Additionally, CIOs need to be part of a strategic task force that navigates the impacts of automation. This includes work redistribution, shifting roles and responsibilities as well as the creation of new roles.
Even as talent remains a finite resource, the retention and attraction of skilled professionals in this new age remains crucial. It is vital that employees feel empowered through the automation process, take on higher levels of responsibility and more meaningful tasks as a result of seamless data integration. Which in turn, derives high-level insights to improve service delivery.
Enterprises thus require the combined expertise of their CIOs and CHROs to optimise this collaboration between humans and their digital counterparts – one that maximises efficiency while ensuring that the resulting experience of human workers is a positive one.
ANZ Bank provides an excellent example as an organisation that created broad organisational support and understanding to employees while embarking on automation. From experts to business users and even senior operations leadership, they managed to get all employees involved in deploying automation. This generated great organisational buzz and excitement over the associated productivity improvements from the deployment of over 100 robots, with 900 more bots set to be added over the next year.
Digital transformation needs to be harnessed as key for strategic growth
The World Economic Forum predicts that digital transformation will drive US$100 trillion in value for businesses over the next ten years, but CIOs often stand at the doorway of this change. As enterprises accelerate digital transformation, CIOs will be required to make accurate strategic decisions on digital deployments for their organisation. This will in turn impact business growth – a vital performance indicator that modern CIOs will be measured by.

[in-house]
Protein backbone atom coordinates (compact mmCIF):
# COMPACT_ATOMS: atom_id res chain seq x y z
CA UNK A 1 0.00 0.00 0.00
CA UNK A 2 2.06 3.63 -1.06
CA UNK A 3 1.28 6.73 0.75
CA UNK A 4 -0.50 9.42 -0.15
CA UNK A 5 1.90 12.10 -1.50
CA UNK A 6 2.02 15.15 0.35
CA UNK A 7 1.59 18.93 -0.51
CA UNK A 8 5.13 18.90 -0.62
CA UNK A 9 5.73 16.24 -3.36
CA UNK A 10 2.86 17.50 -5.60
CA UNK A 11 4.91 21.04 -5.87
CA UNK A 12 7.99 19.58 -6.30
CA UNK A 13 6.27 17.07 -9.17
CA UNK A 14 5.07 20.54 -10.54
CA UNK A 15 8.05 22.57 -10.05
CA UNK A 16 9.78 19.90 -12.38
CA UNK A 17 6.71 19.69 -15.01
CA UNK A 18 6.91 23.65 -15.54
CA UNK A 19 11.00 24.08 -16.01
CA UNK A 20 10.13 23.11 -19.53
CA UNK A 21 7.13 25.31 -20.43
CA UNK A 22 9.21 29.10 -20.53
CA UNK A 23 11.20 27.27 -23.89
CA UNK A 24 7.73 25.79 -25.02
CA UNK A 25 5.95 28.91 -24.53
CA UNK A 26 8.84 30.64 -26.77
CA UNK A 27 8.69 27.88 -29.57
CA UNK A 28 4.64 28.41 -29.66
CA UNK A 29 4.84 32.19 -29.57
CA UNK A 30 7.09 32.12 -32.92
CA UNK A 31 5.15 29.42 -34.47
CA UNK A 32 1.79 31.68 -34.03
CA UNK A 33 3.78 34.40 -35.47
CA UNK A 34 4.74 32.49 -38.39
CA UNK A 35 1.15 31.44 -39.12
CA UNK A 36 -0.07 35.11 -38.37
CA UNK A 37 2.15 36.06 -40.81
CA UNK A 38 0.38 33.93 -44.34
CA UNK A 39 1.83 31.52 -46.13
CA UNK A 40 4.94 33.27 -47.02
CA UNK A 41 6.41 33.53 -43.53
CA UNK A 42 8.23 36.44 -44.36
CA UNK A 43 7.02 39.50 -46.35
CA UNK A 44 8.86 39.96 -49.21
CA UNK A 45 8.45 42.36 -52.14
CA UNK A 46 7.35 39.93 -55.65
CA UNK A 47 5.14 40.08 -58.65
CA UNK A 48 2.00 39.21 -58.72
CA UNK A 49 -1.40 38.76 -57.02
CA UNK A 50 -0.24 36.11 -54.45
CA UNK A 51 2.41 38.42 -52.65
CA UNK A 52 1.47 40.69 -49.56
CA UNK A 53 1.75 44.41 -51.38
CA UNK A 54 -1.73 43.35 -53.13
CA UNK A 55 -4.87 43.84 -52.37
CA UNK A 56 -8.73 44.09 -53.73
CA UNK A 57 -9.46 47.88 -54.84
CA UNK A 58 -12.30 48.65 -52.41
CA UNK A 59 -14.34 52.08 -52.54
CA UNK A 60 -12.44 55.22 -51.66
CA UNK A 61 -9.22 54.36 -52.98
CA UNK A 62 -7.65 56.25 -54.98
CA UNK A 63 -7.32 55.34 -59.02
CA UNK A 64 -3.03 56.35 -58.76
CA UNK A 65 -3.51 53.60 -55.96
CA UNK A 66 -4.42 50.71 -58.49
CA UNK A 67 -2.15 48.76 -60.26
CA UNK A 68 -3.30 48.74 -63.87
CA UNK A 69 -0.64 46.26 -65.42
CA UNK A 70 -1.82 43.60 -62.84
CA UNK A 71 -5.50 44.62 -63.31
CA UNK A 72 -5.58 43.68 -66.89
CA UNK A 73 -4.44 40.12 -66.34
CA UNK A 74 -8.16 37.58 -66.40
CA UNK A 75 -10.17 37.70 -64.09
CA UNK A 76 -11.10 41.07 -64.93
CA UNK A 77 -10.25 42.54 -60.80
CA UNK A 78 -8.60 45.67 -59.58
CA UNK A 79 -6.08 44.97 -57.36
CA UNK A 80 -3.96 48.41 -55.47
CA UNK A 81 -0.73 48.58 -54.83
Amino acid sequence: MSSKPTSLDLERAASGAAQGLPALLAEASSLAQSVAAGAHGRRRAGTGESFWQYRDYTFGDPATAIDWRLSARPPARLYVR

The surest way for business growth to be evident is through programs and initiatives that positively impact a business’ customers and end users at the end of the day. In the example of Cartus, an industry leader in corporate relocation programs in more than 180 countries, RPA was harnessed in its finance and accounting functions. Cartus “removed the robot” from the daily duties of employees such as eliminating repetitive tasks. The 26 bots deployed ultimately translated into improved value to clients and customers, with a recorded 21 percent increase in client satisfaction.
CIOs who wish to drive transformation for their organisations need to consider the bigger picture at hand. They need to shift IT perceptions from being a cost center to a strategic asset, by ultimately translating its tangible benefits and impacts on a business’ most important stakeholders.
Successfully conducting the AI symphony
In conclusion, one of the common mistakes that CIOs make when implementing automation is believing that their work is complete once bots are up and running.
The truth is, like any other tool, bots can provide increasing value when continuously improved. This requires creating a virtuous loop with data modeling, process execution, and feeding real-world results back into the model. This in turn, requires CIOs to understand the areas of data creation, telemetry, analysis, normalisation, retention, bias removal, and other related aspects to get the best out of AI.
Beyond an expansion of the CIO’s technical responsibilities and capabilities, AI will require CIOs to balance their technological know-how and leadership responsibilities. This involves having the CIOs successfully pivoting their talent toward enhancing productivity in a digital-first workplace, and championing a shift toward greater interdependency between humans and machines. All of which in a bid to ultimately propel the business toward transformation.